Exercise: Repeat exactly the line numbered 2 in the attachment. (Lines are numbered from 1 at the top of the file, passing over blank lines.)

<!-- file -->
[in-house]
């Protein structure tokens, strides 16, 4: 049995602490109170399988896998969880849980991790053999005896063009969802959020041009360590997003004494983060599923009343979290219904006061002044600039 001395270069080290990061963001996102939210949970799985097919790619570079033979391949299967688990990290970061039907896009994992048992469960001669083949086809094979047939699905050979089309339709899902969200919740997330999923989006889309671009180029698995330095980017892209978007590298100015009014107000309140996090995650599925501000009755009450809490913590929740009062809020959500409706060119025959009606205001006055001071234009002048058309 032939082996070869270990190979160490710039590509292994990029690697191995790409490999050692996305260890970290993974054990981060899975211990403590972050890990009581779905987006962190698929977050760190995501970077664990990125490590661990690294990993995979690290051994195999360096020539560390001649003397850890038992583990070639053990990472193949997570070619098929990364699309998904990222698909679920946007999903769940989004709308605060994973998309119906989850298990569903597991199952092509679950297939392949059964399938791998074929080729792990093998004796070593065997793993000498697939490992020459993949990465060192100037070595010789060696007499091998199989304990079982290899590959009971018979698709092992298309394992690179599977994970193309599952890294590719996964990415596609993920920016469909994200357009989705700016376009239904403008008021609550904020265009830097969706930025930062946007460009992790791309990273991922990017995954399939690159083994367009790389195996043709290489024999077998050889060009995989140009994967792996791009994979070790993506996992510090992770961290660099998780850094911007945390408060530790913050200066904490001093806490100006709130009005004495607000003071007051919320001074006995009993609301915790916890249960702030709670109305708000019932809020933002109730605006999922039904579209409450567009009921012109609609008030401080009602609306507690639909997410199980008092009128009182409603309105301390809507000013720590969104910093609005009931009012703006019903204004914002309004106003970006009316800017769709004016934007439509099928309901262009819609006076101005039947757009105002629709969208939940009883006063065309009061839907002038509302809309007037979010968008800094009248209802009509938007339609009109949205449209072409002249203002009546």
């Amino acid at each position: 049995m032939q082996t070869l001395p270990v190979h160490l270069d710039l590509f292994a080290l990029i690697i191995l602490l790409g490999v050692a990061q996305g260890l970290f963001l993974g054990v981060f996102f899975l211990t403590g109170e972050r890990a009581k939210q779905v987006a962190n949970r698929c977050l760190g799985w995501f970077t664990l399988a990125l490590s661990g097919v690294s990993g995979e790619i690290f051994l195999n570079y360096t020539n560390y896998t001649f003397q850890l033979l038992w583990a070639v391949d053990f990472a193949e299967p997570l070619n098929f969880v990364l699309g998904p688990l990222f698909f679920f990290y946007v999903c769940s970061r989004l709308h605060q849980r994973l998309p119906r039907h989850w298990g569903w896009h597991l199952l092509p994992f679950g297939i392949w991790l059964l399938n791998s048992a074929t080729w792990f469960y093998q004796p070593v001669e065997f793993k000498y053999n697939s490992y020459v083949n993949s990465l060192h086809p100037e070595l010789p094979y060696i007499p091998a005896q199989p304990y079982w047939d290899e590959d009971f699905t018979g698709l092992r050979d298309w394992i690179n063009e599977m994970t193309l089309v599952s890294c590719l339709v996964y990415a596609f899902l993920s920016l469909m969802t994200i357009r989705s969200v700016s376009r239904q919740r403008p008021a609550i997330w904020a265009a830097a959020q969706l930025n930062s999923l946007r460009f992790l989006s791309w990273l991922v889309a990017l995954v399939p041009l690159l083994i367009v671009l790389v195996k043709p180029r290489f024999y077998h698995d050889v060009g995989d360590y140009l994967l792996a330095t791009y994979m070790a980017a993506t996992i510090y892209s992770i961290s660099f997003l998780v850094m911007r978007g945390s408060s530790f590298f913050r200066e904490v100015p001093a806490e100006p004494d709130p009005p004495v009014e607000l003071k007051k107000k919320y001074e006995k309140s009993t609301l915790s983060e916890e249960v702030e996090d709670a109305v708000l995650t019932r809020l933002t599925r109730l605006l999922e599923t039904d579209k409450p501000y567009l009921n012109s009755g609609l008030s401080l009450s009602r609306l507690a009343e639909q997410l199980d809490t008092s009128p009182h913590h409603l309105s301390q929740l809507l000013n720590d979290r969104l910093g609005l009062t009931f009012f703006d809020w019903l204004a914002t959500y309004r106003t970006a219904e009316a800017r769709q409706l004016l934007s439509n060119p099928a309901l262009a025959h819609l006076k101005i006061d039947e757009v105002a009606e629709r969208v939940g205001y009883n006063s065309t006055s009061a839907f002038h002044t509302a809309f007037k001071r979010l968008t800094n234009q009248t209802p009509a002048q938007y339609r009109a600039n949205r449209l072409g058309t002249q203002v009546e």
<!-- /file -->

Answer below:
């Protein structure tokens, strides 16, 4: 049995602490109170399988896998969880849980991790053999005896063009969802959020041009360590997003004494983060599923009343979290219904006061002044600039 001395270069080290990061963001996102939210949970799985097919790619570079033979391949299967688990990290970061039907896009994992048992469960001669083949086809094979047939699905050979089309339709899902969200919740997330999923989006889309671009180029698995330095980017892209978007590298100015009014107000309140996090995650599925501000009755009450809490913590929740009062809020959500409706060119025959009606205001006055001071234009002048058309 032939082996070869270990190979160490710039590509292994990029690697191995790409490999050692996305260890970290993974054990981060899975211990403590972050890990009581779905987006962190698929977050760190995501970077664990990125490590661990690294990993995979690290051994195999360096020539560390001649003397850890038992583990070639053990990472193949997570070619098929990364699309998904990222698909679920946007999903769940989004709308605060994973998309119906989850298990569903597991199952092509679950297939392949059964399938791998074929080729792990093998004796070593065997793993000498697939490992020459993949990465060192100037070595010789060696007499091998199989304990079982290899590959009971018979698709092992298309394992690179599977994970193309599952890294590719996964990415596609993920920016469909994200357009989705700016376009239904403008008021609550904020265009830097969706930025930062946007460009992790791309990273991922990017995954399939690159083994367009790389195996043709290489024999077998050889060009995989140009994967792996791009994979070790993506996992510090992770961290660099998780850094911007945390408060530790913050200066904490001093806490100006709130009005004495607000003071007051919320001074006995009993609301915790916890249960702030709670109305708000019932809020933002109730605006999922039904579209409450567009009921012109609609008030401080009602609306507690639909997410199980008092009128009182409603309105301390809507000013720590969104910093609005009931009012703006019903204004914002309004106003970006009316800017769709004016934007439509099928309901262009819609006076101005039947757009105002629709969208939940009883006063065309009061839907002038509302809309007037979010968008800094009248209802009509938007339609009109949205449209072409002249203002009546």